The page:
Child abuse is 'rife' across England, warns watchdog

 

Girls as young as 11 "expect" to have to perform sex acts on rows of boys for up to two hours at a time in parts of London, a watchdog said in a warning that serious child abuse is rife right across England.

Deputy Children's Commissioner Sue Berelowitz said her in-depth study of the problem suggested there "isn't a town, village or hamlet in which children are not being sexually exploited".

And she shocked MPs with a graphic description of just some of the crimes she had encountered in her research for a major report due out in September.

Giving evidence to the Commons home affairs committee, Ms Berelowitz said the recent sex abuse case in Rochdale - which involved mostly men of Pakistani origin and white girls - was just one part of a wider picture of exploitation involving victims and abusers of all races and cultures.

"What I am uncovering is that sexual exploitation of children is happening all over the country," she told the cross-party committee.

"As one police officer who was the lead in a very big investigation in a very lovely, leafy, rural part of the country said to me: 'there isn't a town, village or hamlet in which children are not being sexually exploited.

"The evidence that has come to the fore during the course of my inquiry is that that, unfortunately, appears to be the case.

"We should start from the assumption that children are being sexually exploited right the way across the country.

"In urban, rural and metropolitan areas, I have hard evidence of children being sexually exploited. That is part of what is going on in some parts of our country. It is very sadistic, it is very violent it is very ugly."

Giving examples from the capital, she said: "There are parts of London where certainly children expect to have to perform oral sex on line-ups of boys, up to two hours at a time from the age of 11.

And it was "quite common" for girls to be lured via internet chat rooms to meet a friend, only to be met by a group of boys and gang raped in a park.

"Then another group of boys come, they take her to another part of the park and she is serially raped again.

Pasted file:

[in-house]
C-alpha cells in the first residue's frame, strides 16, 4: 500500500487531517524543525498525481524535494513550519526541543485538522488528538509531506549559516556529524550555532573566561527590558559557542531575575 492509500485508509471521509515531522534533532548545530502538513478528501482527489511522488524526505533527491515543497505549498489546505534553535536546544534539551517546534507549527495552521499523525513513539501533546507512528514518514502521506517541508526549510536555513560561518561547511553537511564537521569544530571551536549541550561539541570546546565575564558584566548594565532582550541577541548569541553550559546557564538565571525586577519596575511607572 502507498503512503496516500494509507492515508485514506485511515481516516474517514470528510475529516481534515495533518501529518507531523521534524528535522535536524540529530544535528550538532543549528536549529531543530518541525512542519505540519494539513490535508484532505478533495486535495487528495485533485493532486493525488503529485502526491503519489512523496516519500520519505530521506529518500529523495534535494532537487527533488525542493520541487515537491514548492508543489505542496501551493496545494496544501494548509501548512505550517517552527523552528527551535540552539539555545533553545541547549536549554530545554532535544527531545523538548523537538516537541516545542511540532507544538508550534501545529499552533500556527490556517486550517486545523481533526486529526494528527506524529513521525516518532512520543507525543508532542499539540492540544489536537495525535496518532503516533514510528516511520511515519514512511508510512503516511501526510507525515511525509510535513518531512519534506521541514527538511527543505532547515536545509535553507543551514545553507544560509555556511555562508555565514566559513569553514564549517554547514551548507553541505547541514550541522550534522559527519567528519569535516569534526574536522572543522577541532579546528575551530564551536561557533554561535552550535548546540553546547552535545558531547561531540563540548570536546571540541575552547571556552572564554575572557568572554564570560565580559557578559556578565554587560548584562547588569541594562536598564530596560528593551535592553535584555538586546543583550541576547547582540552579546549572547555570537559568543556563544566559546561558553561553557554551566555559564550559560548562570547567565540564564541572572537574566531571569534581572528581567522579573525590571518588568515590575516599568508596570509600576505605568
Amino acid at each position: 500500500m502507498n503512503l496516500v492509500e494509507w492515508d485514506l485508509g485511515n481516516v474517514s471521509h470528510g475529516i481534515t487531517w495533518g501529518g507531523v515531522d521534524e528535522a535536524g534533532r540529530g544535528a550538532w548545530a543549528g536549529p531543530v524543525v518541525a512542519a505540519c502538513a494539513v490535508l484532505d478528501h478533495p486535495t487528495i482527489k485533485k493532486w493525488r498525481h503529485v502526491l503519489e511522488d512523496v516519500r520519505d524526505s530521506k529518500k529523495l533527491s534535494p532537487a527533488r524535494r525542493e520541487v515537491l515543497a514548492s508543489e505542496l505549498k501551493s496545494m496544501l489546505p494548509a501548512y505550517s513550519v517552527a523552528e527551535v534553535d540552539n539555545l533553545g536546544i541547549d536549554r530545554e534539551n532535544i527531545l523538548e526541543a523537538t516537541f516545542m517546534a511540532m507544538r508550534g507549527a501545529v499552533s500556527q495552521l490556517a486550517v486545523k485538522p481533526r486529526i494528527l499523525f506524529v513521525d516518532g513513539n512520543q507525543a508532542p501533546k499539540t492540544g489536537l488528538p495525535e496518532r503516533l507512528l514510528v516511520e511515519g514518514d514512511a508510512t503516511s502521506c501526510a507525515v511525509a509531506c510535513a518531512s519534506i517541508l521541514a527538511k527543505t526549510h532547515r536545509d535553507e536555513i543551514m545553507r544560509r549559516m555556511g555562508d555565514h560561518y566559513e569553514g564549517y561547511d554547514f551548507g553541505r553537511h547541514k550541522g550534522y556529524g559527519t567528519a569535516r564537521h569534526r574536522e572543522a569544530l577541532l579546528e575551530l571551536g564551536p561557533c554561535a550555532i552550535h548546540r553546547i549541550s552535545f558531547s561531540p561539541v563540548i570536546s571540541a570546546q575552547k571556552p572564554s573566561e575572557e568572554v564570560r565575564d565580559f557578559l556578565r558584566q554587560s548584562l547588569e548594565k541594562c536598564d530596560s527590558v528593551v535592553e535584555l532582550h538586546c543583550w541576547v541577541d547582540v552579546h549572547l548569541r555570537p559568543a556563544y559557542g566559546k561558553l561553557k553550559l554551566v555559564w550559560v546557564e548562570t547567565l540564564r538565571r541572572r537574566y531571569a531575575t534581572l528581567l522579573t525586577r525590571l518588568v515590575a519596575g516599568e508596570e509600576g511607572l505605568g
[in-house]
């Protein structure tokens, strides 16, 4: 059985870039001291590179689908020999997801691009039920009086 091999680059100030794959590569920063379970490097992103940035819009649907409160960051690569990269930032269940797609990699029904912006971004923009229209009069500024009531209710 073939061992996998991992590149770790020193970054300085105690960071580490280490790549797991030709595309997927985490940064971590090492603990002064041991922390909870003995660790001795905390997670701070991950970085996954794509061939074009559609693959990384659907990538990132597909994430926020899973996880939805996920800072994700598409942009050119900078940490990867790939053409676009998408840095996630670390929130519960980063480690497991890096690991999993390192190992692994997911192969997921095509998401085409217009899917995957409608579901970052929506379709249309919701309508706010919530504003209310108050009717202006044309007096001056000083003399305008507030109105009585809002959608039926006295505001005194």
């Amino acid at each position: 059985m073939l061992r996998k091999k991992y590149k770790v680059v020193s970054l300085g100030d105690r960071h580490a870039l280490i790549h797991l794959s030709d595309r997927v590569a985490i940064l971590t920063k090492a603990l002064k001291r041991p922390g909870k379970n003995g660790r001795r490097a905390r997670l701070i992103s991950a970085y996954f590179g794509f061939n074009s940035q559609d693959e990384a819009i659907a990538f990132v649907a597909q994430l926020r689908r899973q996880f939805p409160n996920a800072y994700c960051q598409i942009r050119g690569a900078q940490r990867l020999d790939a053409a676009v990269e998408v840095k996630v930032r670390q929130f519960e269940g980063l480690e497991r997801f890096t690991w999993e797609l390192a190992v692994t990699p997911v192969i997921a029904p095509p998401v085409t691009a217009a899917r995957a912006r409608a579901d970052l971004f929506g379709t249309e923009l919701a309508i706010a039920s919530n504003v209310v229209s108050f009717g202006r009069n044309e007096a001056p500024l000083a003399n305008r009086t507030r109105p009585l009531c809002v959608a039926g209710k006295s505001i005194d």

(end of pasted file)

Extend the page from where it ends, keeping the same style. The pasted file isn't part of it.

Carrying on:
"I wish I could say to you that such things are uncommon but I'm afraid they are quite common."

In the Rochdale case, nine Muslim men, mainly of Pakistani origin, were found guilty of plying girls as young as 13 with drink and drugs so they could use them for sex.

But while it may be true that some Pakistani men saw white girls as "easy meat" - as suggested by a number of high-profile politicians - that was only one pattern among many, she said.

"I regret to say that there are parts of every single community - white, Pakistani, Afghan, Gypsy and Romany travellers, you name it - who are seeing children as easy access in terms of sexual exploitation. And in terms of victims we are seeing the same sort of profile."

Ethnic minority victims were "too often missed out".

The deputy commissioner told the visibly-stunned MPs that "what is being done is so terrible that people need to lay aside their denial" or risk victims being disbelieved.

Victims numbered in the thousands not the hundreds, she said, pledging that the full scale would be set out in her report in September.

She said she was "extremely concerned" about the role being played by the internet in enabling and fuelling abuse, and ridiculed the idea that parents could prevent access.

Young people were acting out scenes they saw in online pornography and even organising abuse via social networking sites and messaging systems, she said.

In one case, boys aged 14 and 15 were "summoned" via BlackBerry Messenger to the gang rape of a "very, very young girl" which lasted several days.

"Boys were being called while some were raping the girl to say 'come, come, come, you can join in too' and they were arriving and elbowing each other out of the way to rape her."

One police force showed her a list of more than 1,000 girls aged between 12 and 14 whom a man in his 40s masquerading as a boy had managed to make his "friends" on Facebook.

"We have gathered quite a lot of evidence to show that there is no doubt that social networking sites can be a source of real problems for this," she said.

She said easy access to extreme pornography was a particular concern.

"We've had boys say to us - some of the boys I've spoken to who've been involved in sexual exploitation - 'it was like being in a porn movie'.

"They have watched things and then they've enacted them.

"Parents may think they can control what's going on because they can have a blockage on the computer but the reality is children can get anything they like on their mobile phones.

"And they are.

"It has definitely affected children's thresholds of what they think is normal."

In another case, older men were using young male gang members as a "front line" in a wider abuse network, and had even forced two of the boys to have sex and filmed it on a mobile phone to ensure their compliance.

Speaking about the race issue, she told the committee she had visited a "racist" estate in the north of England where there was routine sexual abuse of children within an all-white community.

"I have been to gang-associated areas in the north of England.

"I am thinking of one particular estate which is exclusively white, because it is such a racist estate, where there is a very strong and identified pattern of the white males on that estate sexually exploiting the white females on that estate.

"So it is really important to hold all of it in mind."

PA

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